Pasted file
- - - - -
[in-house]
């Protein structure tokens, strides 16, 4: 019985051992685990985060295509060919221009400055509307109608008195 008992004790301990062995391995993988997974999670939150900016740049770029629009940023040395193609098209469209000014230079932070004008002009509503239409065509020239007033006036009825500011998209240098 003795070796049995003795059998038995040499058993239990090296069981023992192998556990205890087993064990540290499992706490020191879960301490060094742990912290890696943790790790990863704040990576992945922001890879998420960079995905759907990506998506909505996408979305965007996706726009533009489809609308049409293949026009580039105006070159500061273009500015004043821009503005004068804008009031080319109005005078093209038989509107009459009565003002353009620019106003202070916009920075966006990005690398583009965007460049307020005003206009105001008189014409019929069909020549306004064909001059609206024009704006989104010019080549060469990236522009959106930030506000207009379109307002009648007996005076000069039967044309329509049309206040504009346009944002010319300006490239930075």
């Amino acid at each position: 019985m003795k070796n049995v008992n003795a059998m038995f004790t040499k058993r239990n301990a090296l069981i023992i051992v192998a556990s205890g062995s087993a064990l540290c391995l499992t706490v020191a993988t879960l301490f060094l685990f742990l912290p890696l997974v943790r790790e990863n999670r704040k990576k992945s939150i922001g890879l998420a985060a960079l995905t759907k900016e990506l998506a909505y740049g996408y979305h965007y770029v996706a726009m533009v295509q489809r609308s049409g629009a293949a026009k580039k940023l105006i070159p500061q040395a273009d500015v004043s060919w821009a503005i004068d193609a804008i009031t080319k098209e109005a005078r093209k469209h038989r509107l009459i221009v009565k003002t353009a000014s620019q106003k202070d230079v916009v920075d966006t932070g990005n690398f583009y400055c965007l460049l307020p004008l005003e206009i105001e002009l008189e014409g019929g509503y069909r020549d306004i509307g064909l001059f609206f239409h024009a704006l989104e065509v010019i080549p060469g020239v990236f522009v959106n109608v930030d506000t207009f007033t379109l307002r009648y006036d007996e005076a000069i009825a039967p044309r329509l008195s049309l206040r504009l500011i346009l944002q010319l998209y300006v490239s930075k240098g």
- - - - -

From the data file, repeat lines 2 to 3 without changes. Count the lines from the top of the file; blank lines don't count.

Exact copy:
């Protein structure tokens, strides 16, 4: 019985051992685990985060295509060919221009400055509307109608008195 008992004790301990062995391995993988997974999670939150900016740049770029629009940023040395193609098209469209000014230079932070004008002009509503239409065509020239007033006036009825500011998209240098 003795070796049995003795059998038995040499058993239990090296069981023992192998556990205890087993064990540290499992706490020191879960301490060094742990912290890696943790790790990863704040990576992945922001890879998420960079995905759907990506998506909505996408979305965007996706726009533009489809609308049409293949026009580039105006070159500061273009500015004043821009503005004068804008009031080319109005005078093209038989509107009459009565003002353009620019106003202070916009920075966006990005690398583009965007460049307020005003206009105001008189014409019929069909020549306004064909001059609206024009704006989104010019080549060469990236522009959106930030506000207009379109307002009648007996005076000069039967044309329509049309206040504009346009944002010319300006490239930075």
């Amino acid at each position: 019985m003795k070796n049995v008992n003795a059998m038995f004790t040499k058993r239990n301990a090296l069981i023992i051992v192998a556990s205890g062995s087993a064990l540290c391995l499992t706490v020191a993988t879960l301490f060094l685990f742990l912290p890696l997974v943790r790790e990863n999670r704040k990576k992945s939150i922001g890879l998420a985060a960079l995905t759907k900016e990506l998506a909505y740049g996408y979305h965007y770029v996706a726009m533009v295509q489809r609308s049409g629009a293949a026009k580039k940023l105006i070159p500061q040395a273009d500015v004043s060919w821009a503005i004068d193609a804008i009031t080319k098209e109005a005078r093209k469209h038989r509107l009459i221009v009565k003002t353009a000014s620019q106003k202070d230079v916009v920075d966006t932070g990005n690398f583009y400055c965007l460049l307020p004008l005003e206009i105001e002009l008189e014409g019929g509503y069909r020549d306004i509307g064909l001059f609206f239409h024009a704006l989104e065509v010019i080549p060469g020239v990236f522009v959106n109608v930030d506000t207009f007033t379109l307002r009648y006036d007996e005076a000069i009825a039967p044309r329509l008195s049309l206040r504009l500011i346009l944002q010319l998209y300006v490239s930075k240098g």